The pandemic exacerbated some of the problems related to homelessness in Nanaimo and the federal and provincial governments recognize that.
The B.C. government, in a press release Aug. 12, announced that the two senior levels of government have granted $2.5 million to the City of Nanaimo for homelessness response.
A city press release noted that the majority of the money will go to housing and hygiene supports for vulnerable populations, but some will go to housing for “small-scale homelessness response” and some will pay for temporary shelter.
Nanaimo Mayor Leonard Krog said the money can be used to recoup costs of existing programs.
“We have a reasonable amount of discretion as to exactly how we’re going to use it … it can and will be used within our current program structure,” Krog said. “The program, overall, is a recognition that cities are having to do this work and have been doing this work up until now and the feds and the province are stepping up and providing some funding.”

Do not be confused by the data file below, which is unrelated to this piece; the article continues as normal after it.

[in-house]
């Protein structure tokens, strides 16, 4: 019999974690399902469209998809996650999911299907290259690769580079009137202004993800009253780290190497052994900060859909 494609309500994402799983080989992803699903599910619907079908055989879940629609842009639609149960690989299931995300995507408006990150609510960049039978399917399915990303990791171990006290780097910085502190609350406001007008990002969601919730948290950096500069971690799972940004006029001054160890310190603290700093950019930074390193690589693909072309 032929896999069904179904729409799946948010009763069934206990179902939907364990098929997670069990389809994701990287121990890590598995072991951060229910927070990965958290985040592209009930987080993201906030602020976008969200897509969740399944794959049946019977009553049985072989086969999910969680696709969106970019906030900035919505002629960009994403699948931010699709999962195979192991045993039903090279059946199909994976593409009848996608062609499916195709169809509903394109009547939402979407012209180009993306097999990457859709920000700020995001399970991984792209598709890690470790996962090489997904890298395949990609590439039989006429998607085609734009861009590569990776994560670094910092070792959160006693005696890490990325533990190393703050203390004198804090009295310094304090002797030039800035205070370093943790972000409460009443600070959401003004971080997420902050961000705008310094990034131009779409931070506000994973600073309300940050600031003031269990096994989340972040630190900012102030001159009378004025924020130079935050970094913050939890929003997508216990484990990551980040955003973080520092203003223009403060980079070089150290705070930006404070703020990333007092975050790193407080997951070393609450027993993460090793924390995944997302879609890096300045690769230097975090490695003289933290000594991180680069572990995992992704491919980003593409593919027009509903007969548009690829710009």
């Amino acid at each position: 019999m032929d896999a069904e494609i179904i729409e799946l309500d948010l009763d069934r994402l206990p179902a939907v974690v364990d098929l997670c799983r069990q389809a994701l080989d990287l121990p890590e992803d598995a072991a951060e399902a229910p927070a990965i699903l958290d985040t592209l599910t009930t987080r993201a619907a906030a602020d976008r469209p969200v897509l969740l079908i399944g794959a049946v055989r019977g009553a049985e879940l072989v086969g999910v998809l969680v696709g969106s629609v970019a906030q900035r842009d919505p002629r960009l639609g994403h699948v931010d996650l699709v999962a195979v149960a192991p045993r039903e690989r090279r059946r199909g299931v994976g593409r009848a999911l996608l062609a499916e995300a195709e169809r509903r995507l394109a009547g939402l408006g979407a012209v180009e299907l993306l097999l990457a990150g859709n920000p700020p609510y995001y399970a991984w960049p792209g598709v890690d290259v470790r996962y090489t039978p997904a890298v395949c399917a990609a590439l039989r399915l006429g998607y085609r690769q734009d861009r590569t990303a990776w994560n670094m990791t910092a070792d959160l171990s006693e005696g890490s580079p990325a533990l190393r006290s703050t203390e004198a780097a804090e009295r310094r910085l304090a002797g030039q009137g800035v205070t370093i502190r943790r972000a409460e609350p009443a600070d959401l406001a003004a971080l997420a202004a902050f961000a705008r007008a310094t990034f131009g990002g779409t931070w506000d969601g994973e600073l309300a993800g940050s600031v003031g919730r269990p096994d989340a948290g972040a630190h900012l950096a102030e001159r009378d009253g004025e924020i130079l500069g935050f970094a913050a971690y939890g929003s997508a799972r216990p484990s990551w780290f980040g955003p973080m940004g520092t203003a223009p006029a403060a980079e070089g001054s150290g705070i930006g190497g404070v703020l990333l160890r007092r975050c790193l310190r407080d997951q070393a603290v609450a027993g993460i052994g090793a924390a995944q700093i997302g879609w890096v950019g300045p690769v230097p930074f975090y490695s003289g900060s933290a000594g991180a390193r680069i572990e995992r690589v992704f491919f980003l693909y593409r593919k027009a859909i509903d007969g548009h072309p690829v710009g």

Krog said as the grant is part of a pandemic recovery package, the city won’t budget with the expectation that the money is a reliable funding stream.
The mayor acknowledged Snuneymuxw First Nation’s role in supporting the application and said the city hopes to work with SFN on several projects funded by the grant.
The B.C. government announced that the grant stream is providing more than $76 million across 48 communities.
Brian Frenkel, president of the Union of B.C. Municipalities, said in the province’s release that local governments have been calling for additional funding to improve services for individuals facing mental-health challenges and homelessness.
Sheila Malcolmson, Nanaimo MLA, and Doug Routley, Nanaimo-North Cowichan MLA, said in a separate press release that the City of Nanaimo’s grant would help provide vulnerable people in the community with greater access to local services which will help tackle homelessness.
“Homelessness has hit Nanaimo hard, and the pandemic made everything worse,” said Malcolmson. “Homelessness hurts everyone – the people living it, first responders, and the businesses affected.”